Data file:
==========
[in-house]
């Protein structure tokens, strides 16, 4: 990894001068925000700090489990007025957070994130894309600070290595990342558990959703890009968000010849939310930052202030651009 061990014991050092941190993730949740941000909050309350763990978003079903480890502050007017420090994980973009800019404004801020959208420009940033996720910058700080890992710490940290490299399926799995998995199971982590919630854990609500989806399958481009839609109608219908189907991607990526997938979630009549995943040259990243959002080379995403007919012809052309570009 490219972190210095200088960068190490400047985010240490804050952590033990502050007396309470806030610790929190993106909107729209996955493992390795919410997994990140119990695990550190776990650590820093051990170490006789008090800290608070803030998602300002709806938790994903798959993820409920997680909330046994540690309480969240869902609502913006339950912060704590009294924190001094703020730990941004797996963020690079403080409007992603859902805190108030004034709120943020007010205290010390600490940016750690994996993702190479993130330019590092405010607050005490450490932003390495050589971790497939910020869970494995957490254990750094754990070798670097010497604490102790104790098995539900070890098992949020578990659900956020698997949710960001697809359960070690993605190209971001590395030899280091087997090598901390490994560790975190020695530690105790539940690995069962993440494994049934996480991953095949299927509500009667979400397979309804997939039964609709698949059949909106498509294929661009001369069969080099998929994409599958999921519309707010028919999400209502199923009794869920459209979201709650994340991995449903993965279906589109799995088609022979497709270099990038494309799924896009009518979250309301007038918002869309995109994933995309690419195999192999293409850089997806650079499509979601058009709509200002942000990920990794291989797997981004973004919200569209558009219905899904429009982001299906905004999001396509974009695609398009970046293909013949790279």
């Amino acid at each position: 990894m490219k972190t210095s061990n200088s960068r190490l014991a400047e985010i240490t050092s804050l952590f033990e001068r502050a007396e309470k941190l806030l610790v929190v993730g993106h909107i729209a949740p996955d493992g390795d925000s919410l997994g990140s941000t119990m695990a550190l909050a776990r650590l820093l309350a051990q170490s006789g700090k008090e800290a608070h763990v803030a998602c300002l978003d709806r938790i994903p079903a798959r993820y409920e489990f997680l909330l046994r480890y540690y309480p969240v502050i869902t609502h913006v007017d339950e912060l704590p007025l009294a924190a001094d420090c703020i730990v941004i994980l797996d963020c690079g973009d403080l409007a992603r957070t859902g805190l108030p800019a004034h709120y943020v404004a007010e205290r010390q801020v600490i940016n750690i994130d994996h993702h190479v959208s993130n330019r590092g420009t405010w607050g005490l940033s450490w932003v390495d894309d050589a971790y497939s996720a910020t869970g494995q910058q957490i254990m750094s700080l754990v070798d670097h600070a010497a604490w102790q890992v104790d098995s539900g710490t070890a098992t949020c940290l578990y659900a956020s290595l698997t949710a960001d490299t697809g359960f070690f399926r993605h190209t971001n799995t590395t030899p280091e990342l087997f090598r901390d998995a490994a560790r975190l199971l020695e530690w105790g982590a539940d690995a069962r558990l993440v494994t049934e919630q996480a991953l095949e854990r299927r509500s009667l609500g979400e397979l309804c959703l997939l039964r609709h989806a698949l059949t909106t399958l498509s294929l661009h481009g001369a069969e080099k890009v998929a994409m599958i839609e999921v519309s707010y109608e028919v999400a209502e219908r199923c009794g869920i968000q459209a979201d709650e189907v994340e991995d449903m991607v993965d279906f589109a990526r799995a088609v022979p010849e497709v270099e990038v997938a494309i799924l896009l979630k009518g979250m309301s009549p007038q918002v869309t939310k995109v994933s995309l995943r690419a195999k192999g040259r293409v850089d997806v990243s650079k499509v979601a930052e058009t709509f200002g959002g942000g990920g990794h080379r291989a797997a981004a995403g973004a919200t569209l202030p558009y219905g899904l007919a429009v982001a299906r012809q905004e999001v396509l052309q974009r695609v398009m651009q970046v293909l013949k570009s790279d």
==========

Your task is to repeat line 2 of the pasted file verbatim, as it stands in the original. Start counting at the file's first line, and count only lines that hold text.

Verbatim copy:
């Protein structure tokens, strides 16, 4: 990894001068925000700090489990007025957070994130894309600070290595990342558990959703890009968000010849939310930052202030651009 061990014991050092941190993730949740941000909050309350763990978003079903480890502050007017420090994980973009800019404004801020959208420009940033996720910058700080890992710490940290490299399926799995998995199971982590919630854990609500989806399958481009839609109608219908189907991607990526997938979630009549995943040259990243959002080379995403007919012809052309570009 490219972190210095200088960068190490400047985010240490804050952590033990502050007396309470806030610790929190993106909107729209996955493992390795919410997994990140119990695990550190776990650590820093051990170490006789008090800290608070803030998602300002709806938790994903798959993820409920997680909330046994540690309480969240869902609502913006339950912060704590009294924190001094703020730990941004797996963020690079403080409007992603859902805190108030004034709120943020007010205290010390600490940016750690994996993702190479993130330019590092405010607050005490450490932003390495050589971790497939910020869970494995957490254990750094754990070798670097010497604490102790104790098995539900070890098992949020578990659900956020698997949710960001697809359960070690993605190209971001590395030899280091087997090598901390490994560790975190020695530690105790539940690995069962993440494994049934996480991953095949299927509500009667979400397979309804997939039964609709698949059949909106498509294929661009001369069969080099998929994409599958999921519309707010028919999400209502199923009794869920459209979201709650994340991995449903993965279906589109799995088609022979497709270099990038494309799924896009009518979250309301007038918002869309995109994933995309690419195999192999293409850089997806650079499509979601058009709509200002942000990920990794291989797997981004973004919200569209558009219905899904429009982001299906905004999001396509974009695609398009970046293909013949790279």